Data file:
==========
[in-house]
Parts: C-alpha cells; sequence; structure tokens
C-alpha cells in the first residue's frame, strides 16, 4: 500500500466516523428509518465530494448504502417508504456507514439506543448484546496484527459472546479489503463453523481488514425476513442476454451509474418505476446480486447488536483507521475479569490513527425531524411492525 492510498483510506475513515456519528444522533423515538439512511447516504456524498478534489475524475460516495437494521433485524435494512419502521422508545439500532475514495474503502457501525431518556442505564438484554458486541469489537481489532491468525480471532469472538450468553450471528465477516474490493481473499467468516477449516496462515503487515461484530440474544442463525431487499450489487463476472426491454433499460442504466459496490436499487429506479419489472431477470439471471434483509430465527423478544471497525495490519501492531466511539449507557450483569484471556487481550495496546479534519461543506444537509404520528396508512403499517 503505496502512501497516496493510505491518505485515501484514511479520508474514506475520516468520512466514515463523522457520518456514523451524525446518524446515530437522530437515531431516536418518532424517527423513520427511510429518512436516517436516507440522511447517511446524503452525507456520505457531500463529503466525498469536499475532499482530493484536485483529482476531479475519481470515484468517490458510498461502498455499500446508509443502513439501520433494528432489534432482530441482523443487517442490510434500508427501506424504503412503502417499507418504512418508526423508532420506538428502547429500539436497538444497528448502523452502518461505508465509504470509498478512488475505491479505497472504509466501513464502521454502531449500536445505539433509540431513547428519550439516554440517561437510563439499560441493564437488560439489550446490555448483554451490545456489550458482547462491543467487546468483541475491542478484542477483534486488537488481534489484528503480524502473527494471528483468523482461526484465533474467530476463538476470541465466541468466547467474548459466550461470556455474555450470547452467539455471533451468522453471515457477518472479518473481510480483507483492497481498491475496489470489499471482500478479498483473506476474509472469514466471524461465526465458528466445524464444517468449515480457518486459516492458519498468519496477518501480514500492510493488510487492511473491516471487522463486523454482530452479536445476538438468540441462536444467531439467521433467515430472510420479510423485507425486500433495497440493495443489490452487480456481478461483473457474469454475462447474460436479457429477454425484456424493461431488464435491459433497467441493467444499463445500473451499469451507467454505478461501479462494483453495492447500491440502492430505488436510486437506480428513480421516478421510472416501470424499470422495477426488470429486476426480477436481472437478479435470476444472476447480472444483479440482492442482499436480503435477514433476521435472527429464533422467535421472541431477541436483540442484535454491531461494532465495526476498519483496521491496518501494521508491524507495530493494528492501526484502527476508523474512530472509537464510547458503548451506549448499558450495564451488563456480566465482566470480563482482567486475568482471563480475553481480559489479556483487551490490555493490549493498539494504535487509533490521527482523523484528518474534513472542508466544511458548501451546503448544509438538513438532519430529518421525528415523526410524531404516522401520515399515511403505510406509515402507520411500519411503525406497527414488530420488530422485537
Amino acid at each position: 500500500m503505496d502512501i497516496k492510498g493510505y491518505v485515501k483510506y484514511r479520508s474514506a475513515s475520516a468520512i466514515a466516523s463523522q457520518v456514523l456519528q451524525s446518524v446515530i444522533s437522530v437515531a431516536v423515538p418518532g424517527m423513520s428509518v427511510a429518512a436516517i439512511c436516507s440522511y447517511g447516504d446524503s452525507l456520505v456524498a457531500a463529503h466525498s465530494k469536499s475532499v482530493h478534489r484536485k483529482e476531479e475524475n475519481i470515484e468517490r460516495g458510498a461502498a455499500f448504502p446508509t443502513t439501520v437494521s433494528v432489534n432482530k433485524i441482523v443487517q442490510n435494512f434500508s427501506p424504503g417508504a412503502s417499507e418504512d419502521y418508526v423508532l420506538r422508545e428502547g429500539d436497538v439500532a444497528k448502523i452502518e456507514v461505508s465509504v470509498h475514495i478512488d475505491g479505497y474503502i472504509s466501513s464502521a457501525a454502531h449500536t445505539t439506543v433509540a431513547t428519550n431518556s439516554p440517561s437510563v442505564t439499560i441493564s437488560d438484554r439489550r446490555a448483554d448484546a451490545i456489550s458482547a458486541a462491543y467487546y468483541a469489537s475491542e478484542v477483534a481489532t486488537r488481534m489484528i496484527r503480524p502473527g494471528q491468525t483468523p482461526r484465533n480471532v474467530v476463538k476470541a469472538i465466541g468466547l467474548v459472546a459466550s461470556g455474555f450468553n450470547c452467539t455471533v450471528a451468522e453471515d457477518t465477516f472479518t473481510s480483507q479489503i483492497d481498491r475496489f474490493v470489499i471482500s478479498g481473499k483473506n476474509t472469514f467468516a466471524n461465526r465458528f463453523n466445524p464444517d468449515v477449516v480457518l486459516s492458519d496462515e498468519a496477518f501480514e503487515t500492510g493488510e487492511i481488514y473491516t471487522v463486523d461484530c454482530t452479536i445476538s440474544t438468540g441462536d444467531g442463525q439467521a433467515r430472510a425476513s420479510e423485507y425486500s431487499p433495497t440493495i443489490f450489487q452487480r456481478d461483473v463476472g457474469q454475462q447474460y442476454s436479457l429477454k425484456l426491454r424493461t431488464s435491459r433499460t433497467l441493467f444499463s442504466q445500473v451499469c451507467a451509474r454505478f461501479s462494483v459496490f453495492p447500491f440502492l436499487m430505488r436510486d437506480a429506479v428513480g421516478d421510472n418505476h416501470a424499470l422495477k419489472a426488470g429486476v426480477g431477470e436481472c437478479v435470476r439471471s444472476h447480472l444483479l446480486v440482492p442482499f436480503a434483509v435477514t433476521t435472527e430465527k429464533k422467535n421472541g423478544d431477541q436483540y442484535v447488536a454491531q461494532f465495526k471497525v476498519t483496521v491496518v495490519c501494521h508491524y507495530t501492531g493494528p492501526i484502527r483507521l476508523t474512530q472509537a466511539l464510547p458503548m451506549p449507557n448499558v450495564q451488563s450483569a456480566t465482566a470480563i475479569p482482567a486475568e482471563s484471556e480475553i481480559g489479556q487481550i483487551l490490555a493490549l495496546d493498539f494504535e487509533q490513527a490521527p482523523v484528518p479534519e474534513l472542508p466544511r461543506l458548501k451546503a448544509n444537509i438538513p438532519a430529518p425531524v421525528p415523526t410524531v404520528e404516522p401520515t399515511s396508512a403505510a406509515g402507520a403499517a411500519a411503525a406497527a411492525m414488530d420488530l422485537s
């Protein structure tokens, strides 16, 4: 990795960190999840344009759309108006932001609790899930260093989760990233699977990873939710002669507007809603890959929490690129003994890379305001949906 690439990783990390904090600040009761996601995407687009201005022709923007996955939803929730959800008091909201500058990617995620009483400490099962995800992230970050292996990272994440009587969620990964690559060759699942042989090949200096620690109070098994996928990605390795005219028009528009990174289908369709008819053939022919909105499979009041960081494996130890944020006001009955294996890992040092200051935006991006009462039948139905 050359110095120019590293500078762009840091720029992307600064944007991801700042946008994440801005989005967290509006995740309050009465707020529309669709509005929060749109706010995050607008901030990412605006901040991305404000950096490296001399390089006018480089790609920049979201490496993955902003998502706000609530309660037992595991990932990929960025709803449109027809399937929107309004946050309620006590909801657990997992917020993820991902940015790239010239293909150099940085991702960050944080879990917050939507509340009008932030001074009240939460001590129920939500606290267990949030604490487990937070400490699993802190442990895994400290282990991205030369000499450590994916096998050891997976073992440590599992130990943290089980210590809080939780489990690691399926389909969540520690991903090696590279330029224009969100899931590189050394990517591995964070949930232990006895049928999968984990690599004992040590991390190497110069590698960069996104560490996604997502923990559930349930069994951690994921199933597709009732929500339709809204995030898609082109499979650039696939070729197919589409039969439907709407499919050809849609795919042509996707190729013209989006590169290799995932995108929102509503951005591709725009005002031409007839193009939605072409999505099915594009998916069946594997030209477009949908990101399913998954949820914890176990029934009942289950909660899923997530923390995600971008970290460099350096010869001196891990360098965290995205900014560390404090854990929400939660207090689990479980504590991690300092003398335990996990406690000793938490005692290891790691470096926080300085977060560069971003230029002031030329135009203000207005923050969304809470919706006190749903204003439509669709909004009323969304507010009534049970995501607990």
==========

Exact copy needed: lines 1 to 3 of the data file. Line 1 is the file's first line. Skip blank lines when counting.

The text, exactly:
[in-house]
Parts: C-alpha cells; sequence; structure tokens
C-alpha cells in the first residue's frame, strides 16, 4: 500500500466516523428509518465530494448504502417508504456507514439506543448484546496484527459472546479489503463453523481488514425476513442476454451509474418505476446480486447488536483507521475479569490513527425531524411492525 492510498483510506475513515456519528444522533423515538439512511447516504456524498478534489475524475460516495437494521433485524435494512419502521422508545439500532475514495474503502457501525431518556442505564438484554458486541469489537481489532491468525480471532469472538450468553450471528465477516474490493481473499467468516477449516496462515503487515461484530440474544442463525431487499450489487463476472426491454433499460442504466459496490436499487429506479419489472431477470439471471434483509430465527423478544471497525495490519501492531466511539449507557450483569484471556487481550495496546479534519461543506444537509404520528396508512403499517 503505496502512501497516496493510505491518505485515501484514511479520508474514506475520516468520512466514515463523522457520518456514523451524525446518524446515530437522530437515531431516536418518532424517527423513520427511510429518512436516517436516507440522511447517511446524503452525507456520505457531500463529503466525498469536499475532499482530493484536485483529482476531479475519481470515484468517490458510498461502498455499500446508509443502513439501520433494528432489534432482530441482523443487517442490510434500508427501506424504503412503502417499507418504512418508526423508532420506538428502547429500539436497538444497528448502523452502518461505508465509504470509498478512488475505491479505497472504509466501513464502521454502531449500536445505539433509540431513547428519550439516554440517561437510563439499560441493564437488560439489550446490555448483554451490545456489550458482547462491543467487546468483541475491542478484542477483534486488537488481534489484528503480524502473527494471528483468523482461526484465533474467530476463538476470541465466541468466547467474548459466550461470556455474555450470547452467539455471533451468522453471515457477518472479518473481510480483507483492497481498491475496489470489499471482500478479498483473506476474509472469514466471524461465526465458528466445524464444517468449515480457518486459516492458519498468519496477518501480514500492510493488510487492511473491516471487522463486523454482530452479536445476538438468540441462536444467531439467521433467515430472510420479510423485507425486500433495497440493495443489490452487480456481478461483473457474469454475462447474460436479457429477454425484456424493461431488464435491459433497467441493467444499463445500473451499469451507467454505478461501479462494483453495492447500491440502492430505488436510486437506480428513480421516478421510472416501470424499470422495477426488470429486476426480477436481472437478479435470476444472476447480472444483479440482492442482499436480503435477514433476521435472527429464533422467535421472541431477541436483540442484535454491531461494532465495526476498519483496521491496518501494521508491524507495530493494528492501526484502527476508523474512530472509537464510547458503548451506549448499558450495564451488563456480566465482566470480563482482567486475568482471563480475553481480559489479556483487551490490555493490549493498539494504535487509533490521527482523523484528518474534513472542508466544511458548501451546503448544509438538513438532519430529518421525528415523526410524531404516522401520515399515511403505510406509515402507520411500519411503525406497527414488530420488530422485537